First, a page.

When Helsing raised a $223 million Series B round, the tech world saw it as continued confirmation that defense was unquestionably back on the investing agenda.
Further confirmation comes today, in news shared exclusively with TechCrunch, in the form of a $5.5 million seed round for U.K. defense tech startup Labrys Technologies, led by Germany’s Project A Ventures. Also participating were MD One Ventures, Marque VC, Offset Ventures and Expeditions Fund. The funds will be used to expand the development and R&D teams, as well as build out the commercial sales team.
Labrys is perhaps best described as Slack-meets-location-meets-payments for both military and humanitarian scenarios. While that’s a bit of a mouthful, when you look at the problems the product is aimed at solving, it begins to make more sense.
What is commonly used in fast-moving situations like a humanitarian crisis is WhatsApp. And — declaring some interest in the subject — I have personal experience of this. From 2015 onwards, when I founded the Techfugees nonprofit, we found that both refugees and humanitarian workers almost always used WhatsApp to coordinate a response. It was simple, worked over bad networks, was fast and could reveal location. However, its limitations are all too obvious. How do you know you are dealing with a legitimate humanitarian worker? What if they don’t reveal their location? How can you get resources to them, or money? These are important problems to solve.
As co-founder and CEO August Lersten told me in an interview: “WhatsApp is very problematic when it comes to managing large teams worldwide, because the communications are end-to-end encrypted. It can sometimes make it very difficult to actually validate and confirm who you’re actually speaking to on the other end of the line. And you can’t integrate all these different chats into what we describe as a network coordination tree. If I want to speak to 133 people in Indonesia, I don’t necessarily want to have 133 separate individual communications.”
Thus, a Labrys client gets a screen dashboard where a user — like Slack or Microsoft Teams — can message whole teams or individuals and know their live location. And you can pay them (after a fashion).
The veteran-owned startup’s platform effectively “scratched an itch” the founders uncovered through with their own work “in the field.” Lersten is a former Royal Marine Commando who led teams across Africa, the Middle East and Asia. Luke Wattam (co-founder and COO) has worked across the U.K.’s Ministry of Defence, FCDO and U.K. allies.
The Labrys platform, Axiom C2 and Axiom Communicator, allows for KYC/E verification, encrypted communications, task management and where individual users can be geo-located. Lastly, it also wraps in digital payments via Crypto stablecoins. In other words, you can know who you’re dealing with and know where they are, and there’s a method to pay them. This is particularly important when dealing with humanitarian disasters.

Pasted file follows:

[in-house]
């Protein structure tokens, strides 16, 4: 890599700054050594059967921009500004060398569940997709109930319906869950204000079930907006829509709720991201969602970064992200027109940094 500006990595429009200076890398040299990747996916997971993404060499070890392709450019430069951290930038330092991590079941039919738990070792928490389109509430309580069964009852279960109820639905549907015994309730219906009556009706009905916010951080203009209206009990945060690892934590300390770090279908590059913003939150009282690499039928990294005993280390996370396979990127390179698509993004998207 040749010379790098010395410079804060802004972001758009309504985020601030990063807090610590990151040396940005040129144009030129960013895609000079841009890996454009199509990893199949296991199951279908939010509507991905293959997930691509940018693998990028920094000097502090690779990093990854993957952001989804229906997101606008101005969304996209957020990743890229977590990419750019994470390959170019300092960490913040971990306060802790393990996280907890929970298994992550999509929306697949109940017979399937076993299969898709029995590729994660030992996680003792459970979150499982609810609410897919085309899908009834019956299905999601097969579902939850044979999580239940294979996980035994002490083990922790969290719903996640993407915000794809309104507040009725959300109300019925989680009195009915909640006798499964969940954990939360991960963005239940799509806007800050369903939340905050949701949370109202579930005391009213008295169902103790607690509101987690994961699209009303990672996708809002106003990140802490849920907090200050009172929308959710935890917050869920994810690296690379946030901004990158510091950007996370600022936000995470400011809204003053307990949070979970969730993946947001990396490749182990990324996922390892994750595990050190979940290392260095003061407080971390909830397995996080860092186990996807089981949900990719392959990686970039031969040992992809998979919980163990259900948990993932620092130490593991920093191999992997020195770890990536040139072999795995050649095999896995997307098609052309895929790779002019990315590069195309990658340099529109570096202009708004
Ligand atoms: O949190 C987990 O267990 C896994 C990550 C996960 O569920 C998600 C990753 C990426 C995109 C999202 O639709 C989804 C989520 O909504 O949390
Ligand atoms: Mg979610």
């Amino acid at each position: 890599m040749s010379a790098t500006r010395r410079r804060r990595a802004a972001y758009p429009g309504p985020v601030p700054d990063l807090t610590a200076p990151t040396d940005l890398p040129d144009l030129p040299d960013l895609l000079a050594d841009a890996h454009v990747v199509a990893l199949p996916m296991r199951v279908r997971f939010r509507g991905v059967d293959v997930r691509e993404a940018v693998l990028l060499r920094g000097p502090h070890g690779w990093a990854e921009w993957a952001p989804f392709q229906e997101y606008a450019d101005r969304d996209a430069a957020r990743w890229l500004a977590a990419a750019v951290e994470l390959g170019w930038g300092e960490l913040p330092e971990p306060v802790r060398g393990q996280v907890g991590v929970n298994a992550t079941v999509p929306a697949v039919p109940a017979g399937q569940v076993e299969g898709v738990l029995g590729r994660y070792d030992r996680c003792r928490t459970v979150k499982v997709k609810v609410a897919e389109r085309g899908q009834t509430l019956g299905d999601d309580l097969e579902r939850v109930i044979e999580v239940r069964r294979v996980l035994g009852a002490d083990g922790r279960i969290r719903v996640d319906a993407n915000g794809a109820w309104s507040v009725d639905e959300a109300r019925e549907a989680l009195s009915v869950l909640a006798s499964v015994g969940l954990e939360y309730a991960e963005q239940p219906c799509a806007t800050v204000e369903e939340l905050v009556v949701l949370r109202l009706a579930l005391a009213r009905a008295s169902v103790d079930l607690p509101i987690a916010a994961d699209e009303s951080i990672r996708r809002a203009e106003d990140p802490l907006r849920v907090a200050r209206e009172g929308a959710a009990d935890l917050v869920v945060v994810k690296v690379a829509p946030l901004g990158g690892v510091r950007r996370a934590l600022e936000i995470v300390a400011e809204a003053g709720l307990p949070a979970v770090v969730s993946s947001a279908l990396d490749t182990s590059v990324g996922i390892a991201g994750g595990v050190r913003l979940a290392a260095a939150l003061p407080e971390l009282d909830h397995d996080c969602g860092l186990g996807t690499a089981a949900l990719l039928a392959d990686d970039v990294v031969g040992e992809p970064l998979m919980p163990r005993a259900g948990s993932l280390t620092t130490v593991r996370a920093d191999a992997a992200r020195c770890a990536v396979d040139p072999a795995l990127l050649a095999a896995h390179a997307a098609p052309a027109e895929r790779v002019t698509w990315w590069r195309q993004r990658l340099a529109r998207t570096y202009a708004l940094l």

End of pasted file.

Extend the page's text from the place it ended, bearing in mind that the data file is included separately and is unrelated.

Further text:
As Lersten told me: “I see my people via a geospatial interface. Having that interface is a differentiation as against things like WhatsApp and Slack and other communication channels. The second component is communication with those dots, wherever they are, say, in Afghanistan. And then I want to pay my workforce. I can pay them in U.S. dollar stablecoins all through the same interface.”
Labrys claims the platform has already proven its worth in the field.
It’s been used in Afghanistan, where it has assisted in the evacuation of (the company claims) 5,000 persecuted Afghan minorities, as well as being used by Ukrainian State Emergency Services during the Kakhovka Dam breach.
Mykola Taranenko, commander of the Kherson Regional Rapid Response Team with the Ukrainian Red Cross (and a Labrys client) told TechCrunch via email: “As a commander, I always need to see where my team is when they are on a mission – especially in a high-risk environment like Ukraine. With the help of Axiom, I can securely monitor my team’s location and status… manage donations… quickly convert digital payments into real-world impact… purchase equipment locally [and] donors can see where their money has gone.”
The environment Labrys is operating in is a rarified one, with numerous civilian and military solutions overlapping. For instance, Everbridge is an enterprise software solution, that provides users — often military and NGOs — with an understanding of global flashpoints. But unlike Labrys, it doesn’t have a facility to connect with humans “on the ground,” as it were. Another, TAK, is known as a “Blue Force” tracking system. Meanwhile, Premise Data, which has raised $146 million, has a software platform for humanitarian organizations, and provides analytics about assets on the ground.
This latest funding is amongst the biggest seed rounds for a defense tech startup in Europe to date, and is emblematic of how defense is no longer off limits for investors, as we saw this year during TechCrunch Disrupt.
Plus, “dual use” products that coordinate either civilian or military teams, is a growing market. As of 2022, the global Command and Control Systems market was estimated at $22 billion, and is anticipated to reach $28 billion in 2028.
Meanwhile, Improbable, EclecticIQ, Living Optics and Preligens are all European companies that have raised tens of millions, and often more, in funding in the last year or so.
The news reflects now baked-in trends from last year when VC-backed firms injected $7 billion into aerospace and defense companies in the U.S.